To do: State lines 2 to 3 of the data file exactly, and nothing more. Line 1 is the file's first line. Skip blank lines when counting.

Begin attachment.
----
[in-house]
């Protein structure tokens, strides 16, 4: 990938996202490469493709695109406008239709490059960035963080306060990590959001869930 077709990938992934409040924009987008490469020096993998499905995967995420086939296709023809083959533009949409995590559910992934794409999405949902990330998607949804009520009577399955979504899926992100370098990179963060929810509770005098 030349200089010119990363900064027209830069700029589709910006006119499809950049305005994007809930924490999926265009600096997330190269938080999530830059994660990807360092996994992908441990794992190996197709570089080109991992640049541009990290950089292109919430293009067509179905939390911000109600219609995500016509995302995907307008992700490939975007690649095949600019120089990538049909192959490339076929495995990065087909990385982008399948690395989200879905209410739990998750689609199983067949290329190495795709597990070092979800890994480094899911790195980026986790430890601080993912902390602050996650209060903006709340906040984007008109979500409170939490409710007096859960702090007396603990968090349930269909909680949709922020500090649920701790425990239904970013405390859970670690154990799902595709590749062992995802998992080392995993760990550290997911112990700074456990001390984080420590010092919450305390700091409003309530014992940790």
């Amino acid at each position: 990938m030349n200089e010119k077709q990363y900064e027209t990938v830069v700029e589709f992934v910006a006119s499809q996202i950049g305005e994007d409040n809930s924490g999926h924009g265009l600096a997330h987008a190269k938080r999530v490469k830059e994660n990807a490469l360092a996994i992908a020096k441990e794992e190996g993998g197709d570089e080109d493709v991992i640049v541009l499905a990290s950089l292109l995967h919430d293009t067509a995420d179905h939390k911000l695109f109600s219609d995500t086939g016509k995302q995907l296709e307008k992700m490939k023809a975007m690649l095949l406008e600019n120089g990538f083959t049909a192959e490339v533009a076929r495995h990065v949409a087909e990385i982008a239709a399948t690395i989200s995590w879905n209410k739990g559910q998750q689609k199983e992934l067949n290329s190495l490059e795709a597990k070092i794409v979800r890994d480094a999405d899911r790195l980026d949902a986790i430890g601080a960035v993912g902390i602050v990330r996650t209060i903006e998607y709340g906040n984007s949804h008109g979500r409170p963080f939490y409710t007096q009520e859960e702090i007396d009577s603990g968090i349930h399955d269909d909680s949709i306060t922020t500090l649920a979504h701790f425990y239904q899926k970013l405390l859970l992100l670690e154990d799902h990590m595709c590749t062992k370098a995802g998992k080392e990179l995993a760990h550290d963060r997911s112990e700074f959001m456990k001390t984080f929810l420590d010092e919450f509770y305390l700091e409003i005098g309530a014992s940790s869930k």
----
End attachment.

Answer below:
């Protein structure tokens, strides 16, 4: 990938996202490469493709695109406008239709490059960035963080306060990590959001869930 077709990938992934409040924009987008490469020096993998499905995967995420086939296709023809083959533009949409995590559910992934794409999405949902990330998607949804009520009577399955979504899926992100370098990179963060929810509770005098 030349200089010119990363900064027209830069700029589709910006006119499809950049305005994007809930924490999926265009600096997330190269938080999530830059994660990807360092996994992908441990794992190996197709570089080109991992640049541009990290950089292109919430293009067509179905939390911000109600219609995500016509995302995907307008992700490939975007690649095949600019120089990538049909192959490339076929495995990065087909990385982008399948690395989200879905209410739990998750689609199983067949290329190495795709597990070092979800890994480094899911790195980026986790430890601080993912902390602050996650209060903006709340906040984007008109979500409170939490409710007096859960702090007396603990968090349930269909909680949709922020500090649920701790425990239904970013405390859970670690154990799902595709590749062992995802998992080392995993760990550290997911112990700074456990001390984080420590010092919450305390700091409003309530014992940790």
């Amino acid at each position: 990938m030349n200089e010119k077709q990363y900064e027209t990938v830069v700029e589709f992934v910006a006119s499809q996202i950049g305005e994007d409040n809930s924490g999926h924009g265009l600096a997330h987008a190269k938080r999530v490469k830059e994660n990807a490469l360092a996994i992908a020096k441990e794992e190996g993998g197709d570089e080109d493709v991992i640049v541009l499905a990290s950089l292109l995967h919430d293009t067509a995420d179905h939390k911000l695109f109600s219609d995500t086939g016509k995302q995907l296709e307008k992700m490939k023809a975007m690649l095949l406008e600019n120089g990538f083959t049909a192959e490339v533009a076929r495995h990065v949409a087909e990385i982008a239709a399948t690395i989200s995590w879905n209410k739990g559910q998750q689609k199983e992934l067949n290329s190495l490059e795709a597990k070092i794409v979800r890994d480094a999405d899911r790195l980026d949902a986790i430890g601080a960035v993912g902390i602050v990330r996650t209060i903006e998607y709340g906040n984007s949804h008109g979500r409170p963080f939490y409710t007096q009520e859960e702090i007396d009577s603990g968090i349930h399955d269909d909680s949709i306060t922020t500090l649920a979504h701790f425990y239904q899926k970013l405390l859970l992100l670690e154990d799902h990590m595709c590749t062992k370098a995802g998992k080392e990179l995993a760990h550290d963060r997911s112990e700074f959001m456990k001390t984080f929810l420590d010092e919450f509770y305390l700091e409003i005098g309530a014992s940790s869930k």